First, you need to know that the overwhelming and mind-boggling support we receive from all of you - many whom don't even know us all that well - is one of the sustaining aspects of this whole experience. The insightful words of encouragement, the faithful prayers, the practical help and unexpected gifts all go a long way toward easing our burden and injecting joy where there isn't much. We feel buoyed and carried and propped and surrounded on every side by genuine love and interest. I will never catch up on all the thank you's I owe.
And it's actually because of this thankfulness that I feel like I can be honest and say that sometimes, it's just too hard to talk about it. All of it. I do fine with writing about it most of the time - it allows me time to think things through and dispense information at a comfortable rate. But there's something about the face-to-face or even the voice over the phone that is just unbearable at times. It's like people are looking to me for answers I don't have. And there's always the dreaded question: How's Collin? How do I answer that? The 'what' questions are so much easier than the 'how's or the 'why's - they're more specific and less complex. 'What did Collin do today?' or 'What is Collin's favorite Olympic event?' are much less daunting questions. I hate hate hate having to say that he's still having seizures, that he's not himself, that I have no idea what's wrong or what to do. I could say that he's good and that would be true: he's healthy, he's happy whenever he can wake all the way up, he's making progress on his NACD program in spite of everything, and he has everything he could possibly need. But I could also say that he's not good and that would be true, too: he can't get good sleep because of his seizures, he's totally out of it a lot of the time for some reason I can't figure out, he can't see and can't eat and can't sit up. So, I usually just end up saying that he's okay and hoping that the conversation will move on from there.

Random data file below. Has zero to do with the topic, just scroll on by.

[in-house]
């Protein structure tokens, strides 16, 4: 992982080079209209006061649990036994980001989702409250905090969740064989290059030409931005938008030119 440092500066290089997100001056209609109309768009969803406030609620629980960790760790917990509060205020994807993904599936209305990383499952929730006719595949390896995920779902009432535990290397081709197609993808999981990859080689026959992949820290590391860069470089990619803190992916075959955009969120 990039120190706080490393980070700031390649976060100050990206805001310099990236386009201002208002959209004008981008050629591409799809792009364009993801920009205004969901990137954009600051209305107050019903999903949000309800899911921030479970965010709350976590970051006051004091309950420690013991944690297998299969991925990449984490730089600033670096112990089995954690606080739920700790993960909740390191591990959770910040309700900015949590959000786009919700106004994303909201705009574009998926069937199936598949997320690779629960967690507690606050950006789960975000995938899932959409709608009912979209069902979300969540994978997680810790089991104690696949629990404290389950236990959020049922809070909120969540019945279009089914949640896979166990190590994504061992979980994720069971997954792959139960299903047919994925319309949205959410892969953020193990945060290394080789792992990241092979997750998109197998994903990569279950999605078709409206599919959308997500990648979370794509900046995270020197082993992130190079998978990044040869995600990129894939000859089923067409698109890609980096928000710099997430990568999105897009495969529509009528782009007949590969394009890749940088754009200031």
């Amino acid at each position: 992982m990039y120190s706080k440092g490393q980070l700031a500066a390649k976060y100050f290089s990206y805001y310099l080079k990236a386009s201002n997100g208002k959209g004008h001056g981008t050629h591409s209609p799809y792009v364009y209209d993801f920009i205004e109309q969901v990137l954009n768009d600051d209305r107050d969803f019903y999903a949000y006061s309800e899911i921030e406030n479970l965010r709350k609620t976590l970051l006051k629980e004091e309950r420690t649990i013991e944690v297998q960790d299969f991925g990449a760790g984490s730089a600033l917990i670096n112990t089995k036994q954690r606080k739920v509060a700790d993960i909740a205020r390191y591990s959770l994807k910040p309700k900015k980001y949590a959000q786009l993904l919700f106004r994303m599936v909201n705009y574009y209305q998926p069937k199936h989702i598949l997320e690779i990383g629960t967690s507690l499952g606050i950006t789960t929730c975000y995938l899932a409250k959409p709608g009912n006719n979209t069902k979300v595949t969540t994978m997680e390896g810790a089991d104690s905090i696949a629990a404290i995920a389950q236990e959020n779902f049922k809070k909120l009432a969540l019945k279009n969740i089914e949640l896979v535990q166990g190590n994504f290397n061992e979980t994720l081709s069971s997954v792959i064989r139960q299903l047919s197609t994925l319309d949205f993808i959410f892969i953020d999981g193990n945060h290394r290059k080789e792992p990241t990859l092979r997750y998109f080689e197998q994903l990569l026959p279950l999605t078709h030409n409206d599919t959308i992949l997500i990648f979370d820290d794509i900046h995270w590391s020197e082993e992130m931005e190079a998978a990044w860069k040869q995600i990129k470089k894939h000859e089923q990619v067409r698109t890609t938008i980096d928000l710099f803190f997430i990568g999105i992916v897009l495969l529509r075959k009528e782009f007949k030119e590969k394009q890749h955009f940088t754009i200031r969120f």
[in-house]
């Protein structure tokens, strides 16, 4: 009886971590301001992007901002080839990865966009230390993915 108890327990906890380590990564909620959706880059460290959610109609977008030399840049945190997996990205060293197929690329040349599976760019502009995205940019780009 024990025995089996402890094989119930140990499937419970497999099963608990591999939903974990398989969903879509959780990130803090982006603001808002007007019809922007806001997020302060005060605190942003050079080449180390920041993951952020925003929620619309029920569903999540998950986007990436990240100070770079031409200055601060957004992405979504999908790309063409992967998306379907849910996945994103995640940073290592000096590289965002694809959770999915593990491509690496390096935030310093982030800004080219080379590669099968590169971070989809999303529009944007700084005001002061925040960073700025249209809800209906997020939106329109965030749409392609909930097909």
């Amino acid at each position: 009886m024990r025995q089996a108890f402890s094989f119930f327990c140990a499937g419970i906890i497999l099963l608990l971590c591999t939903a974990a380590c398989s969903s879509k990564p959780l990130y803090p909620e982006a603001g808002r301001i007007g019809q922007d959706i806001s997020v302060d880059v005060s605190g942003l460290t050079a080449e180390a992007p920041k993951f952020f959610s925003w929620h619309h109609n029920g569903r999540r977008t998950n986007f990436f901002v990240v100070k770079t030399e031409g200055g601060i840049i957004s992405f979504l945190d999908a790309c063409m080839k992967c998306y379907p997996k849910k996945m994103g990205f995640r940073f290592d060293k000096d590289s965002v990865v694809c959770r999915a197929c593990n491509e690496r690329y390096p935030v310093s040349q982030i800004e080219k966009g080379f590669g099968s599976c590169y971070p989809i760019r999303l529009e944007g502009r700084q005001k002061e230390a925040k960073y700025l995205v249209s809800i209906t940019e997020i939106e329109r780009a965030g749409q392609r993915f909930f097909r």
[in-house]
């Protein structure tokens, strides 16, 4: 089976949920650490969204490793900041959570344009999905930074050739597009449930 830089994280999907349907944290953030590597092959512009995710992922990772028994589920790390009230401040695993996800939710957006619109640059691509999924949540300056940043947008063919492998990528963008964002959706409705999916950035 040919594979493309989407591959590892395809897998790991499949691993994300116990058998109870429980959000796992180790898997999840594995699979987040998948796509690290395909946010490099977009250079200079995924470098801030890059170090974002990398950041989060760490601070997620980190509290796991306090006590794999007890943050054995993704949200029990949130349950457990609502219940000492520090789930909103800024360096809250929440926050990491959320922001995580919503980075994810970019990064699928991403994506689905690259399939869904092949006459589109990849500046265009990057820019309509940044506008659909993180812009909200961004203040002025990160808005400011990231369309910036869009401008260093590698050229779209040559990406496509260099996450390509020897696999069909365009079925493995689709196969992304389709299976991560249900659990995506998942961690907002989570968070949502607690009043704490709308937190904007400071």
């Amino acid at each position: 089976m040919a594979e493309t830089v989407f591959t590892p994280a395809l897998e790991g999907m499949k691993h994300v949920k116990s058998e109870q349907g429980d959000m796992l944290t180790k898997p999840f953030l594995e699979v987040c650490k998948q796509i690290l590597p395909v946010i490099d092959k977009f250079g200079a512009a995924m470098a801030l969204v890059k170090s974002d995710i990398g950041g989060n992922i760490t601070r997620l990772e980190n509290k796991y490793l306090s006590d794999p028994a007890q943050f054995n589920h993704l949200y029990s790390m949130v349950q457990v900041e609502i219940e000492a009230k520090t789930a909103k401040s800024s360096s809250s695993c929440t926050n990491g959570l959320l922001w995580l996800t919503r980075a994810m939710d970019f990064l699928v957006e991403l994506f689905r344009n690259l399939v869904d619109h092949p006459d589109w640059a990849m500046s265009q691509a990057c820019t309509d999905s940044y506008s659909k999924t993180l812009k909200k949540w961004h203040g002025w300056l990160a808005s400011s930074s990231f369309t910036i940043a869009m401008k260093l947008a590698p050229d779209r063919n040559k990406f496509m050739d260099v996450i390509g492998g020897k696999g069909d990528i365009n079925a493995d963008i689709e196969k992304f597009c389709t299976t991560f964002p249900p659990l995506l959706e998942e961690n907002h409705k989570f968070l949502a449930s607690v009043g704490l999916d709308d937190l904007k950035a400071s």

I think this is especially true during 'survival mode' times - times of particular stress or uncertainty that require every ounce of our concentration and energy. Like right now, for instance. I would much rather be talking things through in the company of friends instead of hunkered down at home learning this diet and calling doctors and counting seizures, but that's just not feasible. Plus - and this is another thing I can't really explain - I'm not ready yet for people to see Collin having seizures. It's too hard. It might not always be like that, but it is now.
Here comes the big BUT (wink wink, nudge nudge) - BUT, I do NOT want people to keep their distance. I never feel like saying 'Just leave us alone right now.' I never want my failure to call back or my inability to get together to be interpreted that way. We need you and appreciate you. I just want you to understand where we're coming from if we ever seem distant.
So, if you promise to keep checking on us, I promise to be honest if I don't want to talk about it.